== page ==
Arthur will continue to move to the north then turn northeast Thursday evening, then pass to our south and east on Friday night and Saturday morning.   Multiple computer models are in agreement that Arthur will avoid a direct hit on Southern New England.  The image below shows the forecast paths of various computer models.

Arthur_Models_650x366

With a path offshore, we will avoid the wind, but get the rain.  Friday still looks like a washout.

The next National Hurricane Center update is around 11pm.

-Meteorologist T.J. Del Santo

On Twitter: @tjdelsanto

 


Arthur Latest – 5pm Wednesday

July 2nd, 2014 at 7:26 pm by under General Talk, Tony's Pinpoint Weather Blog

As of 5pm Wednesday, Tropical Storm Arthur was near 29.7N 79.1W or about 435miles south-southwest of Cape Hatteras, NC.  It was moving northward at 7mph.  Sustained winds are of 70mph, just 4mph shy of being a hurricane.

 

Arthur_Vis_650x366

Convection (showers/t’storms) around the center continues to look impressive.  You can see the clumpy white clouds right around the center of circulation on the visible satellite picture above.

In the infrared satellite picture below, where the temperature of the cloud tops is measured, you can see the purples and pinks of the coldest cloud tops around the northern periphery of the storm.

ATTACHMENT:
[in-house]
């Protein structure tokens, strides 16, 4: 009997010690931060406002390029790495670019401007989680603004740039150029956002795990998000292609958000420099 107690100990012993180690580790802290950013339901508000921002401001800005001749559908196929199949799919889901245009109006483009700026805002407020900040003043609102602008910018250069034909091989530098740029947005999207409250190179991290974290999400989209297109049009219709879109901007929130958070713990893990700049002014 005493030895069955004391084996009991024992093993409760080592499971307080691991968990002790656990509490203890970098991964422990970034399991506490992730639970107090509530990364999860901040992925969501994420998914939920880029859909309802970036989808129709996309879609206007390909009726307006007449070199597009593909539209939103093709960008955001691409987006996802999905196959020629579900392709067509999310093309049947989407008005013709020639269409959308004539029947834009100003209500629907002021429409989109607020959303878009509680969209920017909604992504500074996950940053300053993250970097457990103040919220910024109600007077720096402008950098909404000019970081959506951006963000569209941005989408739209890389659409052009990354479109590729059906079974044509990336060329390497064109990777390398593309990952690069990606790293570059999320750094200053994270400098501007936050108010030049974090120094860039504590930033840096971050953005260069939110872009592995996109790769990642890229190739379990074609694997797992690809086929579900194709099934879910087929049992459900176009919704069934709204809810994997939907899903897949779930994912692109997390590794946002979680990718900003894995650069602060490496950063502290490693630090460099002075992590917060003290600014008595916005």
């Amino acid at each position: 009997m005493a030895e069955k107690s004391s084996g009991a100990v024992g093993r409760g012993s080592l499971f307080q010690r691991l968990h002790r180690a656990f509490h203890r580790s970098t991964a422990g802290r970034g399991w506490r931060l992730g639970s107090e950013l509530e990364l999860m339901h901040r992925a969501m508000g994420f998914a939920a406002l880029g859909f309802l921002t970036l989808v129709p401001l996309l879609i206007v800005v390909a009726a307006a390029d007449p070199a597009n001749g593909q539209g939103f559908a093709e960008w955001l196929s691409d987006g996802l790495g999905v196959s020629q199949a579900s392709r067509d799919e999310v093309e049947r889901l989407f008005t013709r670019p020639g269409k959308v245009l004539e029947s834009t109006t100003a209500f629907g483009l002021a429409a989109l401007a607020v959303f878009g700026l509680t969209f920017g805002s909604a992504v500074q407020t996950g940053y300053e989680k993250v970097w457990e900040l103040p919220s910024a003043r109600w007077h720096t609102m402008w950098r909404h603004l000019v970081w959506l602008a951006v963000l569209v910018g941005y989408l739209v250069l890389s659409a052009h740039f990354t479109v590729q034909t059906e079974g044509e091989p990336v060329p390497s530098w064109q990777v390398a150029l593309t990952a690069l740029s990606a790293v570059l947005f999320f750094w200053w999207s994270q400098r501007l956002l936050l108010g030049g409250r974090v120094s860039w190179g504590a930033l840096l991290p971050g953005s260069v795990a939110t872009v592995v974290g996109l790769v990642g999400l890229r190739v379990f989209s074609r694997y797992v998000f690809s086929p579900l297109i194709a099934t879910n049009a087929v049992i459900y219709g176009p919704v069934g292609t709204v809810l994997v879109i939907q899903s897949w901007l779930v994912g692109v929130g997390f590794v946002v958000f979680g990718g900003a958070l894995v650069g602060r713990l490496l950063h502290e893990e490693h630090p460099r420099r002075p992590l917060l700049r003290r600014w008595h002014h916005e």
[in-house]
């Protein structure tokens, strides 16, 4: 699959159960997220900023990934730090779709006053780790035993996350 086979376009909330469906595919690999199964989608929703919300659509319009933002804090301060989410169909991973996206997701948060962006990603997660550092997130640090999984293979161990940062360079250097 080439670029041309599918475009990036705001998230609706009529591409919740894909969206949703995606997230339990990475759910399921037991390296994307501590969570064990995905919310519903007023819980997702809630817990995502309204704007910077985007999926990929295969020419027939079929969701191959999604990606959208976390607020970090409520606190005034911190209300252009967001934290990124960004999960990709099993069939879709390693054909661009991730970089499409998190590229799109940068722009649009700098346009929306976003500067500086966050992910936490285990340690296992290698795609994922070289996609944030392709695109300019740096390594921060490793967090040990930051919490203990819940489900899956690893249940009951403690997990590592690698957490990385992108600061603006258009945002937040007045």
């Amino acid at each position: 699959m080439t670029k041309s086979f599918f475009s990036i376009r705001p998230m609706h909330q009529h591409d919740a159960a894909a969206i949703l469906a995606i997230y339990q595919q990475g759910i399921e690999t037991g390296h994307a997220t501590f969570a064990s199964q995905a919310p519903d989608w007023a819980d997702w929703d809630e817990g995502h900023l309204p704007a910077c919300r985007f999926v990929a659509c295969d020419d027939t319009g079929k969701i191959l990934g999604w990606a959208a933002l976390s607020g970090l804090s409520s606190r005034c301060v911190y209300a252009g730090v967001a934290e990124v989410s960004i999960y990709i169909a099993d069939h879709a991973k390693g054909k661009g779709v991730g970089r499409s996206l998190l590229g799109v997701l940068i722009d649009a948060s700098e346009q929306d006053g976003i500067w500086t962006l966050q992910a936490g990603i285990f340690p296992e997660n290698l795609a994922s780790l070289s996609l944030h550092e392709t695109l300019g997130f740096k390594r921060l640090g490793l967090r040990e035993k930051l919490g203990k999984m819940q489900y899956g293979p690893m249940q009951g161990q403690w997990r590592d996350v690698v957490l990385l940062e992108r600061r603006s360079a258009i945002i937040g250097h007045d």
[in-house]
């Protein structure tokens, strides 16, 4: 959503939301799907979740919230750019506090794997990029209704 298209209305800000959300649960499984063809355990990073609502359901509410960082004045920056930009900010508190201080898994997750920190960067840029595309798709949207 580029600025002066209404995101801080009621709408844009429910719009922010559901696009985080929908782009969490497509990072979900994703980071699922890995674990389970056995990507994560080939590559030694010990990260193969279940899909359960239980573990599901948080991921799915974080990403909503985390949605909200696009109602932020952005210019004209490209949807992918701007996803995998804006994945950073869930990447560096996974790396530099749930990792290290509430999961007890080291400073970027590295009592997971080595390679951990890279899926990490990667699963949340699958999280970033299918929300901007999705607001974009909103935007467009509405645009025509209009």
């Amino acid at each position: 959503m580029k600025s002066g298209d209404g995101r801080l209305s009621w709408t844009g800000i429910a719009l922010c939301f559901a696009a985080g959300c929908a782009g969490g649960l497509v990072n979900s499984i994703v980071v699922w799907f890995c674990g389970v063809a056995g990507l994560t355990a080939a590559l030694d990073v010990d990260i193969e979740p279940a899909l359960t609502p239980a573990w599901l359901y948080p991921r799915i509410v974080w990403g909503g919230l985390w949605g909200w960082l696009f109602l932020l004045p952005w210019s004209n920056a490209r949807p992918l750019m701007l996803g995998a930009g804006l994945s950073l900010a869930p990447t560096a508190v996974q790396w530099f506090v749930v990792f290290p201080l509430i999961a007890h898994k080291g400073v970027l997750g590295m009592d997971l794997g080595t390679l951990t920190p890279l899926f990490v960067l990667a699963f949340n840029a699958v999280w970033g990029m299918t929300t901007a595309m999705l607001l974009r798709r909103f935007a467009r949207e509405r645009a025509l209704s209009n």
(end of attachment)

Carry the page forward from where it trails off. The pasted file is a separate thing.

Arthur_IR_650x366

Arthur is expected to form into a hurricane, possibly by later this evening.  A northward movement will continue before a weather system moving across the Midwest begins to steer Arthur to the northeast.

Arthur_Forecast_650x366

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Hurricane Arthur will pass to our south and east late Friday and early Saturday.  Although we won’t get the winds associated with Arthur, we will see some rain.  Moisture associated with the system will stream along a cold front moving through New England on Friday.

Fcst_Map_650x366

The interaction between the front and moisture will produce occasional rain, possibly heavy at times, through the day on Friday…beginning in the morning and continuing through the evening.  Some thunderstorms are possible, too.  The 4th of July looks like it could be a washout.